4. Should it be judged by the Government that the defendant has committed or attempted to commit any additional crimes or has engaged in any conduct constituting, obstructing or impeding justice within the meaning of United States Sentencing Guidelines Section 3C1.1 or has failed to make any court appearances in this case, from the date of the defendant's signing of this plea agreement to the date of the defendant's sentencing, or if the defendant attempts to withdraw his/her plea, the Government will be released from its obligations and would become free to argue for any sentence within statutory limits. Such a breach by the defendant would not release the defendant from this plea of guilty.
5. Based on the Defendant's anticipated future assistance to the Government, it is contemplated that the Government may recommend to the Court a departure in the Defendant's sentence pursuant to U.S. Sentencing Guidelines § 5K1.1 and 18 U.S.C. § 3553(e). This would be solely within the discretion of the Government and is not part of the plea agreement. Substantial assistance is understood by both parties to require good faith during all phases of the cooperation period, including the Defendant's provision of complete and truthful information which assists in the investigation or prosecution of other individuals and complete and truthful testimony at subsequent proceedings when needed. The Defendant acknowledges that the Government's determination of whether the Defendant has cooperated fully and provided substantial assistance, and the Government's assessment of the value, truthfulness and completeness of the Defendant's assistance, is solely within the judgment and discretion of the Government and shall be binding upon the Defendant.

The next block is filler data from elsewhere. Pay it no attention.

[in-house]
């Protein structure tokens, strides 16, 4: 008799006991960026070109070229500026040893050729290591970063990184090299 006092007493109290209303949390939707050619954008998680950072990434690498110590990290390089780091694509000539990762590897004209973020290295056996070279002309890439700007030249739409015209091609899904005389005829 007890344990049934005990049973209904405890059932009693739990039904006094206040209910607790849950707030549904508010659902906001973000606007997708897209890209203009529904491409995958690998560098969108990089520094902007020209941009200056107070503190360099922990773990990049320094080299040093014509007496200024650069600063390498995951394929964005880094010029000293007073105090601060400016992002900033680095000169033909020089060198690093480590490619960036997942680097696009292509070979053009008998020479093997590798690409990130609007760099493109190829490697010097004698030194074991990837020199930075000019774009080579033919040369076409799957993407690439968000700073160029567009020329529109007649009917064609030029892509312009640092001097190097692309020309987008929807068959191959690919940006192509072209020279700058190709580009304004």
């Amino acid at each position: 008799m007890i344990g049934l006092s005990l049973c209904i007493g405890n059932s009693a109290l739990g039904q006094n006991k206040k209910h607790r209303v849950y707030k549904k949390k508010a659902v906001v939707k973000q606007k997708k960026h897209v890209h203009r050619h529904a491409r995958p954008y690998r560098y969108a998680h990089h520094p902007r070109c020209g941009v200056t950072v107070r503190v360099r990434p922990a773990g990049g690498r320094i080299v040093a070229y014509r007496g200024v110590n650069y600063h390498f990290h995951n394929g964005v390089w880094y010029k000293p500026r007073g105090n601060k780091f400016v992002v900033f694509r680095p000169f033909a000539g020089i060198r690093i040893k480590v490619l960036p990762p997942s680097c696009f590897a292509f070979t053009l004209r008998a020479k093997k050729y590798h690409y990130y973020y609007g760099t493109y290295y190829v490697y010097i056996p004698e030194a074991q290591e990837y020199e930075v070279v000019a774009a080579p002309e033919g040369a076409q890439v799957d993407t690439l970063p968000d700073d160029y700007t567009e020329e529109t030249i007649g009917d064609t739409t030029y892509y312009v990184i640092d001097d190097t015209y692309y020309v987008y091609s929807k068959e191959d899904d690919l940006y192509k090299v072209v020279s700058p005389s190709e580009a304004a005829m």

6. The parties agree that the Government will recommend the following: (1) that the Defendant receive a three-level reduction for acceptance of responsibility under U.S. Sentencing Guidelines § 3E1.1; and (2) that the Defendant be sentenced at the lowest end of the applicable guideline range.
7. The Defendant is aware that Title 18 United States Code, section 3742 affords him/her the right to appeal the sentence imposed in this case. Acknowledging this, in exchange for the undertakings made by the United States in this plea agreement, the defendant hereby waives all rights conferred by Section 3742 to appeal any sentence imposed, including any restitution order, or to appeal the manner in which the sentence was imposed, unless the sentence exceeds the maximum permitted by statute or is the result of an upward departure from the guideline range that the court establishes at sentencing. The defendant further understands that nothing in this agreement shall affect the government's right and/or duty to appeal as set forth in Title 18, United States Code, Section 3742(b). However, if the United States appeals the defendant's sentence pursuant to Section 3742(b), the defendant shall be released from the above waiver of appellate rights. By signing this agreement, the defendant acknowledges that he/she has discussed the appeal waiver set forth in this agreement with his/her attorney. The defendant further agrees, together with the United States, to request that the district court enter a specific finding that the defendant's waiver of his/her right to appeal the sentence to be imposed in this case was knowing and voluntary.
8. The defendant understands and agrees that the Court will make the final determination of facts as to any sentence and as to any mitigating or aggravating factors concerning the sentence to be imposed. Adverse rulings by the Court shall not be grounds for the withdrawal of the Defendant's guilty plea or to appeal any sentence imposed. The Court is not limited to consideration of the facts and events provided by the Government.
9. There are no other agreements between and among the parties to this agreement. The defendant enters this agreement freely, knowingly, and voluntarily, and upon the advice of counsel.

(Plea Agreement, Cr. ECF. 54 at PageID 65-68.)